Friday, September 23, 2016

Friday's Forgotten Books, September 23, 2016

The Evil Days by Bruno Fischer (archives of Ed Gorman) 
Bruno Fischer had one of those careers you can't have any more. There's no market for any of it. He started out as editor and writer for a Socialist newspaper, shifted to terror pulps when the newspaper started failing, became a successful and respected hardcover mystery novelist in the Forties and early Fifties, and finally turned to Gold Medal originals when the pb boom began. His GMs sold in the millions. His House of Flesh is for me in the top ten of all GMs.

Then for reasons only God and Gary Lovisi understand, Fischer gave up writing and became an editor for Colliers books. But he had one more book in him and it turned out to be the finest of his long career.

Fischer shared with Howard Fast (Fast when he was writing mysteries under his pen names) a grim interest in the way unfulfilling jobs grind us down, leave us soulless. Maybe this was a reflection of his years on the Socialist newspaper. The soullessness features prominently in The Evil Days because it is narrated by a suburban husband who trains to work each day to labor as an editor in a publishing company where he is considered expendable. Worse, his wife constantly reminds him (and not unfairly) that they don't have enough money to pay their bills or find any of the pleasures they knew in the early years of their marriage. Fischer makes you feel the husband's helplessness and the wife's anger and despair.

The A plot concerns the wife finding jewels and refusing to turn them in. A familiar trope, yes, but Fischer makes it work because of the anger and dismay the husband feels when he sees how his wife has turned into a thief. But ultimately he goes along with her. Just when you think you can scope out the rest of the story yourself, Fischer goes all Guy de Maupassant on us. Is the wife having an affair? Did she murder her lover? Is any of this connected to the jewels? What the hell is really going on here?

Sometimes we forget how well the traditional mystery can deal with the social problems of an era and the real lives of real people. The hopelessness and despair of these characters was right for their time of the inflation-dazed Seventies. But it's just as compelling now as it was then when you look at the unemployment numbers and the calm reassurances by those who claim to know that the worst is yet to come.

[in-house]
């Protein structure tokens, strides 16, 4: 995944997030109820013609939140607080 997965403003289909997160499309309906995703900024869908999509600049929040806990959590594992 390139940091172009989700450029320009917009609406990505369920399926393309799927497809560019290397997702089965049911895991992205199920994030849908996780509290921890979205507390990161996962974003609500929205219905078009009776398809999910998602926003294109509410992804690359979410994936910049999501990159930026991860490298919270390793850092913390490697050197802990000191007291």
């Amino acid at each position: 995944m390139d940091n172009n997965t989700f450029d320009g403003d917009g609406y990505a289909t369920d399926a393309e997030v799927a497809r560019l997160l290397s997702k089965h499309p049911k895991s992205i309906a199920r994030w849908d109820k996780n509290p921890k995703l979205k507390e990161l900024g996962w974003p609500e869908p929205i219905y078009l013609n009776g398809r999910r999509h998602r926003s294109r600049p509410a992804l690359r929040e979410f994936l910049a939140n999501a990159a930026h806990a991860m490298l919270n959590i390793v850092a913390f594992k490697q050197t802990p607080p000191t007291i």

All this wrapped in one hell of a good tale by a wily old master. 
Margot Kinberg, IN THE BLEAK MID-WINTER, Julie Spencer-Fleming
B.V. Lawson, FIRST COME, FIRST KILL, Richard and Frances Lockridge
Steve Lewis/William F Deeck, WEREWOLF, Charles Lee Swem
Neer, Three Vintage Mysteries Written Under Pseudonyms
J.F. Norris, WILD JUSTICE, George Birmingham
Matthew Paust, ELIMINATION, Ed Gorman
Reactions to Reading, PIETR, THE LATVIAN, George Simenon
James Reasoner, TRAILS WEST, Eugene Cunningham
Richard Robinson, GROTTOS OF CHINATOWN, Arthur J. Burks
Gerard Saylor, THE PAPERBOY, Pete Dexter, SEDUCTION OF INNOCENT, Max Allan Collins
Kevin Tipple/Barry Ergang, BLUNT DARTS, Jeremiah Healy
TomCat, NECK AND NECK, Leo Bruce
Westlake Review, SMOKE

Wednesday, September 21, 2016

What Makes a Sentence Great.

and here is a link to Prof. Jenny Davidson's piece on that subject. I am a great fan of her blog called Light Reading and I would read any book she recommended because she reads across all genres. A reader who can see the beauty in every kind of writing.

So give me a great sentence.Of course, in crime fiction, a first sentence would certainly be this one.

"When I finally caught up with Abraham Trahearne, he was drinking beer with an alcoholic bulldog named Fireball Roberts in a ramshackle joint outside of Sonoma, California, drinking the heart right out of a fine spring afternoon." James Crumley  The Last Good Kiss


"Eunice Parchman killed the Coverdale family because she could not read or write." Judgment in Stone  Ruth Rendell

Tuesday, September 20, 2016

Forgotten Movies: FISH TANK

Andrea Arnold wrote and directed this British film in 2009.  I am on a bit of a Michael Fassbender kick and I remembered this one when I saw his credits on IMDB.

It's the story of a teenager being raised by an awful mother but who is somehow is strong enough not to allow it to ruin her life. When her mother's new boyfriend shows a (at first) kindly interest in her interest in dancing, things look up.

Reminds me a bit of an English version of DIARY OF A TEENAGE GIRL of two years ago. And it brings up the question of how can single mothers introduce men into their households without endangering their teenage daughters? Scary, exhilarating
, honest. 

Monday, September 19, 2016

How Truthful Should You Have to Be When Telling a True Story in a Movie Not a Documentary?

We saw SULLY last week and found it moderately enjoyable. Now part of the enjoyment came from the scenes where the passengers on a plane were saved by the crew and also by Hudson River barges, ferries, etc. But a large part of the movie's excitement came from a lie. The movie portrayed federal agencies (National Transportation Safety Board) as looking to paint Sully as incompetent in the decision he made to land the plane in the Hudson river rather than turning back to LaGuardia.

 Here's a long explanation of what really happened and what the movie portrayed.

When a movie takes dramatic license in the way SULLY did, it portrays real people and government agencies as nefarious. In this case, an agency that did a good job in ferreting out the truth, is made to look like the opposite actions occurred.

I know this happens all the time but in this case so much of the movie hung on this lie, I find it inexcusable. What do you think? Perhaps it is just a movie, but millions of people will walk out of the theater believing once again that the government cannot be trusted.

Sunday, September 18, 2016